I love to bitch about the gay bars I go to (umm … the Rosemont), but in reality, doing so is quite a queer luxury. As of this summer, the Lesbian Bar Project estimates there are only 21 queer women-centered bars left in all of the U.S., fewer than there are gay guy bars in New York City alone. Of the 21 remaining bars, New York has three: Henrietta Hudson, which recently rebranded itself as a charcuterie-serving hangout with cabanas; Cubbyhole, a sticky Greenwich Village staple where you can squeeze through a sardine-packed mass to order a well drink, cash only; and Ginger’s, in Park Slope, which hasn’t been open since COVID began. It’s not exactly a thriving scene.
To combat the drought, there are quite a few regular parties for queer women that take place at non-queer venues, like the very popular, usually very sexy Gush, and Scope, a new post-pandemic party for astrology lovers. This week, as tropical-storm Henri made this the second-wettest summer in city history (wink), I went to “Hot Honey,” a collaboration of sorts between “Hot Rabbit,” a queer party that’s been going on for over a decade, and Honey Burlesque, a mostly-gay dance troupe founded by my host for the evening, the 26-year-old dancer Scarlett Snow. It was their first reunion since February 2020, and despite the weather, nearly 200 people — baby gays in rainbow shirts and older gays in flannel — showed up to throw dollar bills at the go-go girls and groove on the flooding dance floor. “I have a lot of gay male friends, and they shit on queer women: ‘Oh, they don’t go out! They’re not fun,’” one shawl-wearing partygoer told me while waiting in line for a tarot-card reading. “But there’s a hurricane happening, and we’re here. We’re having fun, together. Fuck you guys!”
10:50 p.m. | Despite carrying an umbrella, I arrive dripping wet to Baby’s All Right, a bar and concert space at the Brooklyn foot of the Williamsburg Bridge. Inside, I find Scarlett: a tiny pixielike brunette who is bopping energetically around the venue, giving cheery, singsong orders about the lighting and the sound system. “She wanted more women-centered events in New York,” an older woman, a co-organizer, in a button-up with a white T-shirt underneath, tells me, pointing at Scarlett, who, in response, shakes her hips and screams back, like a cheerleader, “We need more!”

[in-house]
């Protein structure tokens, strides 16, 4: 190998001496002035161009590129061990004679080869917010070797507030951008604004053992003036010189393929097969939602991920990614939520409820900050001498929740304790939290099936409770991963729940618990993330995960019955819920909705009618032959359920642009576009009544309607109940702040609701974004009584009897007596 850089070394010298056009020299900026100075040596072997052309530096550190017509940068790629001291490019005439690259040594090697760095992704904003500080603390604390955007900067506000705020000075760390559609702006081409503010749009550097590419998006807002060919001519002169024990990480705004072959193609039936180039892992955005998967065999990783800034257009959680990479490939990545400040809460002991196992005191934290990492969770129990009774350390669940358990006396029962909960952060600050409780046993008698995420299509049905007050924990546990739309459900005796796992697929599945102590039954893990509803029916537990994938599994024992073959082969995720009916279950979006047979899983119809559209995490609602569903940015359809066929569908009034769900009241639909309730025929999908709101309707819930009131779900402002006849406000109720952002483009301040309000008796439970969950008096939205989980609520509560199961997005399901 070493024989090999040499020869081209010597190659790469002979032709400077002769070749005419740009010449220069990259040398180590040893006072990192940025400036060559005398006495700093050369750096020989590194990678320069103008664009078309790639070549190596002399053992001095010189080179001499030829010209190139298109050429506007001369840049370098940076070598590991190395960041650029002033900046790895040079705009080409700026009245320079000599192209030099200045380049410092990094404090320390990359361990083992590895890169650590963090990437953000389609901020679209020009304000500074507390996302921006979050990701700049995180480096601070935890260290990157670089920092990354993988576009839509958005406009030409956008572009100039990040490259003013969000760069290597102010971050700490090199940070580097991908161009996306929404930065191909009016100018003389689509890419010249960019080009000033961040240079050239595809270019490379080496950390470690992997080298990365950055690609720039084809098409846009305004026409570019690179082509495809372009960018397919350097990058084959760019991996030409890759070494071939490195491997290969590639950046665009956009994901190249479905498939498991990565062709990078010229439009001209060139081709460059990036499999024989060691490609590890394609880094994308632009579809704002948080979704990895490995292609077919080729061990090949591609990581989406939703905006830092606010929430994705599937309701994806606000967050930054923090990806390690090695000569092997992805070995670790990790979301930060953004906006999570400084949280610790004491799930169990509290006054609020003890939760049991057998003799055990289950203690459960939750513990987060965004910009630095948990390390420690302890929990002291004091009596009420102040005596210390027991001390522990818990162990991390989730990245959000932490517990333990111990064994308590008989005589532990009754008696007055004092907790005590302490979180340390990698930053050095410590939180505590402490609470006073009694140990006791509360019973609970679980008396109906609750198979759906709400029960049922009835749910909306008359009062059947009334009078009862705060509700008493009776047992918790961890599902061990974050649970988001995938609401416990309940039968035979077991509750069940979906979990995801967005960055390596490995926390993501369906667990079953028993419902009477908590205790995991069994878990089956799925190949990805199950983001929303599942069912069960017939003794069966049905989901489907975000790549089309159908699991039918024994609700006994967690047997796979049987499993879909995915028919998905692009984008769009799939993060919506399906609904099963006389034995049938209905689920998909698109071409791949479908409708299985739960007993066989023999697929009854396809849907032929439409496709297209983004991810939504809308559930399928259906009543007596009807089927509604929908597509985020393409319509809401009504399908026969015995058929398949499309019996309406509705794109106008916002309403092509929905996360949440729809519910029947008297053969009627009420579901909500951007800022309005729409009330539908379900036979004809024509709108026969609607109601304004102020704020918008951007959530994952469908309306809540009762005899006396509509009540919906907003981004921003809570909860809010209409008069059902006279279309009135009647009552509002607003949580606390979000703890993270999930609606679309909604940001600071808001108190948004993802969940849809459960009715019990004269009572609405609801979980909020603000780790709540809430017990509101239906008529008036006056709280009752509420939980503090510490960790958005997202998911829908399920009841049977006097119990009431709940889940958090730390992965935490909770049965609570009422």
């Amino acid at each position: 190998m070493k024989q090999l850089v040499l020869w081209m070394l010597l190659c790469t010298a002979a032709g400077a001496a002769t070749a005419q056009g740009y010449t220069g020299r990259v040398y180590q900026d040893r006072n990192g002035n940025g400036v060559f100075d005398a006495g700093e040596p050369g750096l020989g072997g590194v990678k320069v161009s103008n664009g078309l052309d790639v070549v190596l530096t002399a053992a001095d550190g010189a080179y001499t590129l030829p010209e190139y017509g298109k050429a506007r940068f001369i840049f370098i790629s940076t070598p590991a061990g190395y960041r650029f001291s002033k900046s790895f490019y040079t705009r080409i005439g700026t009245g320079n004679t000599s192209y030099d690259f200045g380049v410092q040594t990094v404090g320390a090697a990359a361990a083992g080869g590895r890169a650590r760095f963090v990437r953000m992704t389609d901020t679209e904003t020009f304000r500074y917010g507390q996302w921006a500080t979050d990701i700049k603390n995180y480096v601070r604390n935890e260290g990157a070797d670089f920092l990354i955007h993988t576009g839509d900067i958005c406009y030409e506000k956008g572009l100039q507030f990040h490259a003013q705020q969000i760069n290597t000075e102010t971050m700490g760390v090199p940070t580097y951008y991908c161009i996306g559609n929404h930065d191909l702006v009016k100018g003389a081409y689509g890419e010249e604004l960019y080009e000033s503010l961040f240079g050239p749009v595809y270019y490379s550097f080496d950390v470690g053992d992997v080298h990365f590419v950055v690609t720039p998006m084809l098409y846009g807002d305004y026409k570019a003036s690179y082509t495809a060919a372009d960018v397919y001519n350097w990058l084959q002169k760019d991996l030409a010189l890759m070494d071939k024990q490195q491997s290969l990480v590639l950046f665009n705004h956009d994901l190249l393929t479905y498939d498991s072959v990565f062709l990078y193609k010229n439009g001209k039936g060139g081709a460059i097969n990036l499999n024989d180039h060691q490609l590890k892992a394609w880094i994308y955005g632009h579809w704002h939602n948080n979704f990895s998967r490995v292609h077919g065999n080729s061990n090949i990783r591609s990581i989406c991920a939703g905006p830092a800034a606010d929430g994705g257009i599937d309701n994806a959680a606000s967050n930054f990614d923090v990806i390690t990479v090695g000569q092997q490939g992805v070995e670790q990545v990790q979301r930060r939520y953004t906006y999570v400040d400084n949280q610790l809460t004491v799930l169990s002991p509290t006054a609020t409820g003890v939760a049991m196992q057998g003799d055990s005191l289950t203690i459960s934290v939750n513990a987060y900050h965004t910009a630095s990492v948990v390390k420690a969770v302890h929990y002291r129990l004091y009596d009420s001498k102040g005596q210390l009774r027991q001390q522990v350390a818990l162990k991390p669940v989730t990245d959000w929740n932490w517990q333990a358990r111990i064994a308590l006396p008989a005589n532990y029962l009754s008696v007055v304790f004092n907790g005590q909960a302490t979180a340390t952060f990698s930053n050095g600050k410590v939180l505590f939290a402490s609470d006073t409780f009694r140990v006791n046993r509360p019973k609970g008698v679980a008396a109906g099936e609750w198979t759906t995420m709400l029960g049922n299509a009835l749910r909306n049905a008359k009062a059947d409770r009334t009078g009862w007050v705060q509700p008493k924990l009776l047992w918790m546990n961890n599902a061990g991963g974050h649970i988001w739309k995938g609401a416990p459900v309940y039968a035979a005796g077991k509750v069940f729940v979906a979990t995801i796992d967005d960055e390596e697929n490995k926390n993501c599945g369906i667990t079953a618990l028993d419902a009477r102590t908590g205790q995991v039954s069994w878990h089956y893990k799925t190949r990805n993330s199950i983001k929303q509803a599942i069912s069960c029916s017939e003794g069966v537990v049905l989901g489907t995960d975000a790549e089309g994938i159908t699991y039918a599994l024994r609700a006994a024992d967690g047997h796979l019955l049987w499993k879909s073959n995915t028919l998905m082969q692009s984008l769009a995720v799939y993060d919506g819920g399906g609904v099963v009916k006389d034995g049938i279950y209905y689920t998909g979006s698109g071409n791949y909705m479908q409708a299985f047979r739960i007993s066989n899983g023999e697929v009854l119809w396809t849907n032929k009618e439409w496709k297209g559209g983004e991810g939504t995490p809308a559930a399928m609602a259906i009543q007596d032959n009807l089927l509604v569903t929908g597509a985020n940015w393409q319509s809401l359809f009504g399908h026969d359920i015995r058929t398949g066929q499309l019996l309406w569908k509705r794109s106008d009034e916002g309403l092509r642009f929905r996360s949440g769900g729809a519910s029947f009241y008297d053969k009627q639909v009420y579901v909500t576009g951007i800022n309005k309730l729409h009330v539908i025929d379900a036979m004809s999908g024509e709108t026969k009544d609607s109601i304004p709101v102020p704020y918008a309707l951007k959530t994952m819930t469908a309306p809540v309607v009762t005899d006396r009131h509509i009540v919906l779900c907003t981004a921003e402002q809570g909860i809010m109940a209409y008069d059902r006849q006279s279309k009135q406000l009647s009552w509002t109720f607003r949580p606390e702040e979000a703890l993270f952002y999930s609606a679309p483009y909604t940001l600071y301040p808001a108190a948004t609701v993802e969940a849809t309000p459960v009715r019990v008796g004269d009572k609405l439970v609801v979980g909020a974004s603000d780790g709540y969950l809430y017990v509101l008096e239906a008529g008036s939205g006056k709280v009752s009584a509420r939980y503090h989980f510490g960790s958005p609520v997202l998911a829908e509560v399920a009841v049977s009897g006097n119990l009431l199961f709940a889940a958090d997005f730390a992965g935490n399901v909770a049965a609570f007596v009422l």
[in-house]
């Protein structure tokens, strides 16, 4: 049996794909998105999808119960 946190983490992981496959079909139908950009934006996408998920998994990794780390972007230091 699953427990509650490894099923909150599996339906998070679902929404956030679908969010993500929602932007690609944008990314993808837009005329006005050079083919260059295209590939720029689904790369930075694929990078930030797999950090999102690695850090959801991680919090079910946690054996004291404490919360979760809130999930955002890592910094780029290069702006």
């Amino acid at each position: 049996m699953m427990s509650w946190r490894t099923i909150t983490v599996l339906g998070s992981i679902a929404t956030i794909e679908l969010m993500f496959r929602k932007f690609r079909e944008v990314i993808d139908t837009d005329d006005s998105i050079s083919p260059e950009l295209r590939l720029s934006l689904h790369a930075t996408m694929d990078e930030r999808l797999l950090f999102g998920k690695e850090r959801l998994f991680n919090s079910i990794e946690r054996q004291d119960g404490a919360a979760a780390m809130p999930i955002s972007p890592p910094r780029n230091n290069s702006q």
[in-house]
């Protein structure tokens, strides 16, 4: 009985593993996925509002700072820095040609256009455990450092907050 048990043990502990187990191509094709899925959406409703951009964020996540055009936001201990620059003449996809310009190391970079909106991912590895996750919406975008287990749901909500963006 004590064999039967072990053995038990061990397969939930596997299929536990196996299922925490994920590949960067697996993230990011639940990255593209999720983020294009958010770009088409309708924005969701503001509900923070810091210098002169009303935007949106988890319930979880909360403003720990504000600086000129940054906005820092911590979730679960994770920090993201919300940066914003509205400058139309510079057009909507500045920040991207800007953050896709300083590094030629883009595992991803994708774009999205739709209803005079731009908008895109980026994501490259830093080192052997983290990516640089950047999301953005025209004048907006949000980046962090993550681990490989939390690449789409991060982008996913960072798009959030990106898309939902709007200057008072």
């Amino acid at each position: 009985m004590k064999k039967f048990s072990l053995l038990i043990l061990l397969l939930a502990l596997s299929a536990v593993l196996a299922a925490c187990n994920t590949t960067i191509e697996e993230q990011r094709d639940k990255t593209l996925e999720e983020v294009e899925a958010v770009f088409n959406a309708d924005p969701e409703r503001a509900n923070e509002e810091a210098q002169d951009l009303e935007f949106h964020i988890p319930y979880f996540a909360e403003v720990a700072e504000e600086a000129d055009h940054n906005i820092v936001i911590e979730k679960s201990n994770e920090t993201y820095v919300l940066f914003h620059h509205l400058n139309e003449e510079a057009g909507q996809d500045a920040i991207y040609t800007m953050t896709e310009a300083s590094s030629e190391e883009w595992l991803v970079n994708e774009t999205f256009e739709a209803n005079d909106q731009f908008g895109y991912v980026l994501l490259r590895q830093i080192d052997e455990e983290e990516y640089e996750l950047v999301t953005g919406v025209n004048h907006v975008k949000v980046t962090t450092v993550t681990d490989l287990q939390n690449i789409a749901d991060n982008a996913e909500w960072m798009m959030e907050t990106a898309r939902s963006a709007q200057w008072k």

11:13 p.m. | Backstage, which smells like a Bath & Body Works, Scarlett and three other burlesque dancers squeeze into flimsy outfits and start stretching in ways I didn’t know were quite possible for the human body. “Your butt looks WILD! Girl, you turned around, and I was like, What is THAT?” Scarlett calls to one of the dancers. While she decides whether or not her outfit requires fishnets, Scarlett tells me about the troupe’s preshow routine. “Everybody thinks we’re back here making out with each other and feeling each other up — which, granted, we do touch each other’s, you know, places sometimes, only recreationally,” she says with a put-on bubbly laugh. “But this is actually what’s going on: We’re freaking out about our costumes, calming each other down, stretching, and lying on the floor like we’ve just died.”